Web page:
NY-23 doesn’t mean anything for 2010, even if Republicans win tonight
I’ve spoken with a number of delusional conservatives over the past two weeks that seem to think another wave election is coming late next year – one for them, obviously — which will usher in a Republican takeover of the House, which they lost control over just three years ago as a result of mismanaging this country in historically bad ways.
For context on just how badly Republicans screwed up in the eyes of the American public, Democrats had previously controlled the House of Representatives for forty years before coughing it up under Clinton. The GOP then held a majority for just a quarter of that time before the House flipped solidly back into Democratic hands, along with the Senate, and then the White House as well.
In addition to Democrats already holding a majority of governorships and state legislatures, too.
Center-left nation, anyone?
And despite all-time historically low job approval ratings and party identification – the later of which hasn’t been this low at any point in the last quarter century – conservatives expect to ride the high horse back into Washington, posing as America’s saviors to the problems that they themselves created.
As laughable as that is, what’s even more amusing is the idea that a Republican win in New York’s 23rd district tonight signals the inevitability of The Resurgence. NY-23 is an open seat because it was vacated mid-term by Republican John McHugh, who won reelection last year by 65% even as his district went for Barack Obama (PVI of R+1 makes it slightly right-leaning). McHugh was in his fourth term, holding it since 2002, taking over for Republican Sherwood Boehlert who held the seat since 1993.
What you’ve got here is a seat lost during the last real Republican wave in the early 90s that has been held by a Republican ever since, a span of 16 years.
It’s easy to ignore history and simply declare a race like this to be a referendum on each political party, but that’s awfully myopic. For Democrat Bill Owens to win this seat would actually be an upset, given its recent history of being a right-leaning district that has been represented by a Republican for nearly two decades. It kind of challenges the notion of a zero-sum game being at play.
If Owens wins, that will be a traditionally red seat flipped blue, actually adding to the Democratic majority in the House just a year away from the mid-term elections that Republicans are hanging their hats on as their New Way Forward. That would be a genuine win for the Democratic party and a genuine loss for Republicans, both in the math, in recent history, and in bruised egos.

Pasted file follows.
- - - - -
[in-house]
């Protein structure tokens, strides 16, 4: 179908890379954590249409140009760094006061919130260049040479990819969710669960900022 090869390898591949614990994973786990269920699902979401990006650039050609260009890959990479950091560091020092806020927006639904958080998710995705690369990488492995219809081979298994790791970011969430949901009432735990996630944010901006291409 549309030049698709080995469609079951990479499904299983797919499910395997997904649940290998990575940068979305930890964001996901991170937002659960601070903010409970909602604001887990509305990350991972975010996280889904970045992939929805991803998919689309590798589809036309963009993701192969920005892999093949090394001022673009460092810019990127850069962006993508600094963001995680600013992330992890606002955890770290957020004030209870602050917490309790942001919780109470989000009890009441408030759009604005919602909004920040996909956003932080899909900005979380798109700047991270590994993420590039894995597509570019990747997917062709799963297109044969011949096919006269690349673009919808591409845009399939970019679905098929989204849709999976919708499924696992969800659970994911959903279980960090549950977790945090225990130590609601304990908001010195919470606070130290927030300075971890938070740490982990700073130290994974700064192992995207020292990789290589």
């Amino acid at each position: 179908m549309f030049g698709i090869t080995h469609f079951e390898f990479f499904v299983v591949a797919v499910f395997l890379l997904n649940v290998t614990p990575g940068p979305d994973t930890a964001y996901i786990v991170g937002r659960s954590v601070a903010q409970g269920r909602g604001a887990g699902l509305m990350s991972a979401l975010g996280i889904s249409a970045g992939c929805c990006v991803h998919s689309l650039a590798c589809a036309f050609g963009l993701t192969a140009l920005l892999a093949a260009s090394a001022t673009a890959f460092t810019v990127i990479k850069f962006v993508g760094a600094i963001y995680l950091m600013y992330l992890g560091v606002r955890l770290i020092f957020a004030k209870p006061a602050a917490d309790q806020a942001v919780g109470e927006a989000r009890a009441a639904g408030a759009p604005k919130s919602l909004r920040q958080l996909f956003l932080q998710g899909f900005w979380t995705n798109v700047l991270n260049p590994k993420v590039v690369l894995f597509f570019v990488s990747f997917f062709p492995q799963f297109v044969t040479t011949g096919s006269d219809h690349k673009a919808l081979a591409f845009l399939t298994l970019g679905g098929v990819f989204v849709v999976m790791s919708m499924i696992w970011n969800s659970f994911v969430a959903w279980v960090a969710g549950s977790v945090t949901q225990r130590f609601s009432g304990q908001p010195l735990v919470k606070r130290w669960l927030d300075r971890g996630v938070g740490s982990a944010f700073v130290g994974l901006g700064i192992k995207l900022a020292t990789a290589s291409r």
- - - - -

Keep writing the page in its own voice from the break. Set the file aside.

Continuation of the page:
However, if Doug Hoffman wins, it doesn’t really mean anything, because this seat was already held by a Republican to begin with, and held by his party generally for some time now. That would be a hold, not a flip, it wouldn’t change the math in the House at all.
That’s actually pretty important to understand because despite the wave elections of 2006 and 2008, there were still substantial numbers of Republicans in the House that were challenged by a Democrat, yet held their ground. Or worse, challenged a Democrat and flipped a seat, something that didn’t happen in 2006 for the first time in history.
There were 199 Republicans in the House before last year’s elections, and just 178 after. Taken in that context, you had 21 Republicans lose their seats to a Democrat while another 178 – challenged or not – either retained their seats even with Barack Obama on the ballot and record turnout, or flipped a blue one.
Five members of the Democratic party lost their seats last year (meaning had all Democrats held on, the net change would have been 31.)
Even when everything went right for the Dems, and everybody knew it was coming, Republicans didn’t lose every single fight. To the contrary, they won the vast majority of them.
Just not enough to prevent losing control.
Is it really any surprise that a Republican is probably going to win in NY-23 tonight, then, a right-leaning district that has been represented by a Republican for 16 straight years?
Hoffman could win tonight and end up losing it again in 2010, technically speaking. And even with that win, Republicans will still only hold 178 seats in the House tomorrow, just like they did yesterday, and the day before that.
But if the Democrat wins, reducing Republican ranks to 177 even in what amounts to a weak GOP district in a low-turnout off year – not even a mid-term year – what does that say about GOP prospects overall?
Not much, but what it does say is not good news at all. It doesn’t seem fair and may not sound terribly honest, but there are situations especially in Congressional races where it’s not a zero sum game. A win tonight for a Democrat would mean +1 seats for his party and -1 for the GOP, a substantive pickup that simply buttresses any losses coming in 2010. But a Republican win means only that the status quo is maintained, hardly a sign of strength or resurgence that so many conservatives are desperate for.
And that’s what reactions to tonight’s election will reveal. Celebrations on the right will consist of meek cheers that Republicans haven’t lost yet another seat, that maybe, just maybe, they won’t win a few seats within the margins but make meaningful gains next year. In other words, the sucking sound of desperation.
Apparently the police have been called to multiple locations with reports of Republicans trying to intimidate voters. How much more pathetic can these losers get?